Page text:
Marie Forleo introduction


I'm Marie

You have gifts to share with the world and my job is to help you get them out there.

read more

Do you ever do this?

You’ve got a new project that you’re really excited about.

Could be anything from rearranging your panty drawer to launching a million dollar business. You choose.

You’re so darn pumped that your face hurts from continuous grinning and friends think that someone must have spiked your lemonade.

You’re about to get going and…

It happens.

You start overthinking.

Let’s go with the panty drawer example, shall we? You say to yourself,

“Hmmm. What is the best way to rearrange this panty drawer?

Thongs upfront?

By color?

Butt coverage?

Sexy first?

Granny panties in the back?”

Before you know it, you’ve over thought this to the point that you’re terrified of making a mistake. You throw all your panties in the air and collapse in tears and despair.

Now obviously, I’m stretching this a bit. Panty drawer re-orgs rarely cause meltdowns.

But you get the point.

Thinking too much sucks.

Literally. It can suck the life right out you.

While planning and strategic thinking have their place, I’ve found the most profitable thing to do 99% of the time is to stop overthinking and just get going, especially when you’re starting a brand new project.

It’s way easier to adjust your actions as you go than to get drunk over thinking until your idea loses steam or worse, you’ve lost your window of opportunity.

So the lesson for today?

Stop overthinking.  Taking action is good.  Granny panties should be chucked and not organized.

You may also like...
Add a Comment


  1. OMG Marie — you totally crack me up! Not just the outrageously funny humor about panty-drawer organizational strategies (hey, were you in my head when you wrote that part?), but the brilliance and clarity of what you shared. Yes, amen, let’s stop overthinking and overanalyzing ourselves and learn to trust that wise still voice inside that just Knows the Truth.

    On my way to pick up the book recommendation right now. Thanks for the wisdom and the chuckles!!

  2. Dude, you are so funny. And spot on with your wisdom.
    Thanks for making me laugh and keeping me outta my head!
    You Rock.

  3. Not only did this entire e-mail/blog make me laugh…but even better…it illustrates a beautiful piece of marketing and communication…and YES I did say beautiful!

    Keep Rockin Marie!

  4. Marie, I am going to put off writing notes for a teleseminar tomorrow and organize my underwear instead. I think I may still have maternity underwear in there, and my daughter is turning 8! I swear I have not worn them 🙁 but, it’s time to LET GO and not think so much.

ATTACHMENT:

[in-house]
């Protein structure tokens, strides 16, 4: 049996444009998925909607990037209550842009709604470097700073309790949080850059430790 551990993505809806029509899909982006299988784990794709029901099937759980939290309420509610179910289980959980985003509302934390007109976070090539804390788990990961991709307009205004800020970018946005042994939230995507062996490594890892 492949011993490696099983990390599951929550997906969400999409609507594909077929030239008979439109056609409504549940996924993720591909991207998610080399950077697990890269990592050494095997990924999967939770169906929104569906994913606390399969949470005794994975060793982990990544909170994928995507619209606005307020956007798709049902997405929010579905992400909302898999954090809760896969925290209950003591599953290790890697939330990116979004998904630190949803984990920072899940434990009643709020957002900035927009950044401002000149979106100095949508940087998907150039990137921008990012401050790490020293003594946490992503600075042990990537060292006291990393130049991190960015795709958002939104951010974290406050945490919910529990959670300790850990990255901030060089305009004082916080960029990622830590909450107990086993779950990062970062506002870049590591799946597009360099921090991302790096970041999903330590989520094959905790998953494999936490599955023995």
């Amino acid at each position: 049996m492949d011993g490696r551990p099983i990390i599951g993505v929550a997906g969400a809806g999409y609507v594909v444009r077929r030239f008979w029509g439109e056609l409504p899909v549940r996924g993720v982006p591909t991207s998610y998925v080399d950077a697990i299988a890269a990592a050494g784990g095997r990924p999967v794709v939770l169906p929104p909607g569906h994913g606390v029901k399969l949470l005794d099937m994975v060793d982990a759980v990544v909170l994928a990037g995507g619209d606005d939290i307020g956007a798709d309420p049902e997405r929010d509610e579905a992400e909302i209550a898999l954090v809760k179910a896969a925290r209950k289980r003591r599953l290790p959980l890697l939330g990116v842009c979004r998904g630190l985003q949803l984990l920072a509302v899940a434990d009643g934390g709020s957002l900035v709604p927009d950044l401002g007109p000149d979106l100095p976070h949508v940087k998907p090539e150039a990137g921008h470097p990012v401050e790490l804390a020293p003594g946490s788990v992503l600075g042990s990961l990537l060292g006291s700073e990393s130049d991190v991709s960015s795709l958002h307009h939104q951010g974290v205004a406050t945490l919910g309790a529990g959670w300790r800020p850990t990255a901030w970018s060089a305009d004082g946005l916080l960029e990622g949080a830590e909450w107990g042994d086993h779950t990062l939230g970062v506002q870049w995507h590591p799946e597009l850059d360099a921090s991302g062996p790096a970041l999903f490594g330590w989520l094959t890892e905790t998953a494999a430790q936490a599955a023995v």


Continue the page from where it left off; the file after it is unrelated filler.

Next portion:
5. Cedric Long

    Marie…you is/be a riot! Really good stuff. Definitely see myself goin’ there with the thinkin’ thing.

    And Mike Michalowicz site! Not only are you a riot, you stock them in your life! Keep’em comin”!

  6. Marie: I love reading your stuff. Very entertaining. But more importantly, you always make me think.

    And what great timing. I am starting a new business this week and after reading your post I realized that I have been putting far too much thought into it.

    Thank you for the insight.


  7. I can see it – and not just because you’ve got bloomers at the head of this point. Nor because I have an overactive imagination…

    I have seen myself build up steam and stall out more times than I’d care to acknowledge just for overthinking. I know perfectionism is the culprit and in the last year I learned something very important about perfectionism.

    “A perfectionist is never happy with how things are.”

    There is always this need, this burning desire to make things better because they can’t possibly be okay right now. It’s a deep-seated unhappiness too, which fuels itself like a little sucking funnel, and it’ll drag you down before you can blink.

    My advice? Choose to be happy. Choose to just start. Rejoice in your choice and know you can always fix it, in one way or another!

  8. Claire

    Thanks Marie,

    I am slowly working through your posts – but loved your most recent post about starting a business with a little one around. I can’t wait to catch up to it.

    Light hearted, this post really talked to me. Why? Well, there was this time when my husband calmly entered the bedroom, stepped around the big pile of socks on the floor, said “I assume you will work it out”, and left the room. Yes, I had a sock melt down one morning, and all my socks ended up on the floor in a pile of helplessness.

    That aside, I love the point of the article. In software design, there are currently two competing practices: Waterfall and Agile.

    Waterfall, which has been the standard for years, is all about planning ahead of time, setting milestones, and then working for that plan for 2 plus years. It has tons of feature creep, and is inflexible to market changes. This has caused major software releases to get pushed back and to disappoint customers.

    Agile, as you would expect, is all about being responsive. The goal is to make a shippable feature each week, look at what is the best thing to take on next (which may be different from the week before), and then knock that out. It allows for much better response to changing customer desires.

    Sometimes, planning in needed for more complex problems. And the overall goals should stay the same for the product. But being able to do and adjust is core to this agile system. The key is to know when to dive a bit more into planning and when to just let it be.

    Thank you,

Comments are closed.